Stock, cattle drenches, electric fences and even unused scrap metal are in the crosshairs of thieves targeting farms and rural lifestyle blocks.
While Hamilton has reported a slight decrease in crime for the 2011 year, overall crime figures in the Waikato's rural areas have increased - the upward trend caused mainly by a rise in theft from farms.
In the Benneydale area, about 40km southeast of Te Kuiti, police suspect gangs to be behind much of the property crime, with prospects and patched members of both the Mongrel Mob and Black Power in forestry and road work crews scoping potential targets while on the job.
The gangs will take anything from flat-screen TVs to fuel and stock, farm and quad bikes while electric fencing, drenches and stock feed are also sought-after items.
Senior Constable Bill Eivers of Benneydale said the gangs on-sold their ill-gotten gains on the black market for about 10 per cent of their actual worth - usually for methamphetamine.
"So that nice $2000 flat-screen television a person might have in their lounge might only be worth a few point bags of P when these guys get their hands on it.
"With the recession, you also get people stealing stock and you know it's an out-of-town person when you see a cow lying on the side of the road that's had its legs lopped off with a chainsaw."
Tapuwae Dairy Farms boss Glenn Dawson, whose station is 15km out of Benneydale, said calf milk was another item on the wanted list.
He knew of incidents where burglars would listen for milk tankers at night, waiting for them to leave before cleaning out calf milk from an unsuspecting farmer's vats.
"You just need to pick up the paper and you'll see there's always people looking for calf milk; it's big money."
But scrap metal was also a sought-after commodity and some thieves were going to great lengths, and distances, to get it.
Mr Dawson has come across scrap metal scalpers from as far away as Auckland looking through deserted dairy sheds for their stainless steel, electrical wiring and other materials - often without permission.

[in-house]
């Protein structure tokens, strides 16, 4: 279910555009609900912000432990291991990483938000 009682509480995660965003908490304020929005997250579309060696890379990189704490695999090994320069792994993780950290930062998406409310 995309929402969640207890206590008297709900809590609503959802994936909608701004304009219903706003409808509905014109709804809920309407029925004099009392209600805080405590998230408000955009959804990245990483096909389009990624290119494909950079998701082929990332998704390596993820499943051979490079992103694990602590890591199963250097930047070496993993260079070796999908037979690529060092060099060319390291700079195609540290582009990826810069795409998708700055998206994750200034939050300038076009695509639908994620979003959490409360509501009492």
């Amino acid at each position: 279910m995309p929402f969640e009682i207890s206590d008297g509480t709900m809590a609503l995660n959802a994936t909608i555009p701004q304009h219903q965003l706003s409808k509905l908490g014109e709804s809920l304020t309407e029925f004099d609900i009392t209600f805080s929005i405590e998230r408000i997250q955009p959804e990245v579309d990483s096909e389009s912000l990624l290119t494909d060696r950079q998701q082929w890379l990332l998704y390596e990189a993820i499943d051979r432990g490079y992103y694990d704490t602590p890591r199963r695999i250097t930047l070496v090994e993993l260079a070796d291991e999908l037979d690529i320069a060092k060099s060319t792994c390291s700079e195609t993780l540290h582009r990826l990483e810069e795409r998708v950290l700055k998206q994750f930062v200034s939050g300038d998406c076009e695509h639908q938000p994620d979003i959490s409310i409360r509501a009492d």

"They'll just come on to the farm and help themselves. They ask, 'Do you mind if I look around?' and I tell them, 'Yes mate, I do bloody mind'."
Although farmers spoken to said it was almost impossible to monitor every area of their farms, most are taking steps to ensure their security, including joining neighbourhood watch-type groups, keeping an eye out for suspicious activity and simple things such as locking up equipment and removing keys from farm vehicles when they're not being used.
Lee Crown is the manager of Wharekiri Station, one of several farms run by the Tiroa E Trust on the eastern outskirts of Benneydale.
Wharekiri Station has 9km of road frontage and dozens of gates but changes to its on-farm accounting systems and simple locks and keys have helped minimise cattle losses to 2.5 per cent and about 6.5 per cent for sheep.
The station has dozens of different people, from fertiliser, silage and hay contractors to builders and plumbers, visiting on any given day but it keeps a record through its managers of all its dealings.
"We also keep the gates locked, all the time," said Mr Crown.
"We also do simple things like taking keys out of bikes, locking all the fuel up and monitoring how it's being used. It seems to be working well now."
In the eastern Waikato area 500 more offences were recorded and the western areas had an increase of 300 offences, but Mr Eivers said these crimes might actually be higher.
He said most farming contractors working in the area were reporting thefts to their home police stations - outside of the region - while local farmers often did not bother police about thefts, believing they had more important things to worry about.
"A lot have that kind of mentality that they don't want to bother the police and think they can sort out their problems themselves," says Mr Eivers.
"But we're asking that they do."
Farm manager jumps on suspicious behaviour
Farm station manager Lee Crown once saw a suspicious vehicle parked outside a property he manages, and he took action.
"Basically I decommissioned his vehicle. I just took off the distributor cap and went back home and waited for them to come around," he said. "They can't drive so then they have to walk down to my house, I see who it is and I will ask them, 'What are you doing here?' They get very annoyed when they have to walk 5km."
Mr Crown, who manages the Wharekiri Station on the outskirts of Benneydale, says his farms have few issues because of systems that monitor fuel usage and security. It helps that most of his employees are whanau members.
He is among a number of farmers in the King Country who have formed their own neighbourhood watch group in co-operation with local police.
The group email one another to warn of suspicious behaviour. They also call one another when matters are urgent, and have been known to send tractors on to roads to block people driving off.
Mr Crown said thieves were after "pretty much all sorts of things".
"The price of food these days is so high you go into a supermarket and the price of a small roast is about $30 to $45.
"Then there's the drenches, scrap metal, tractors and motorbikes - people are after anything to make a buck."
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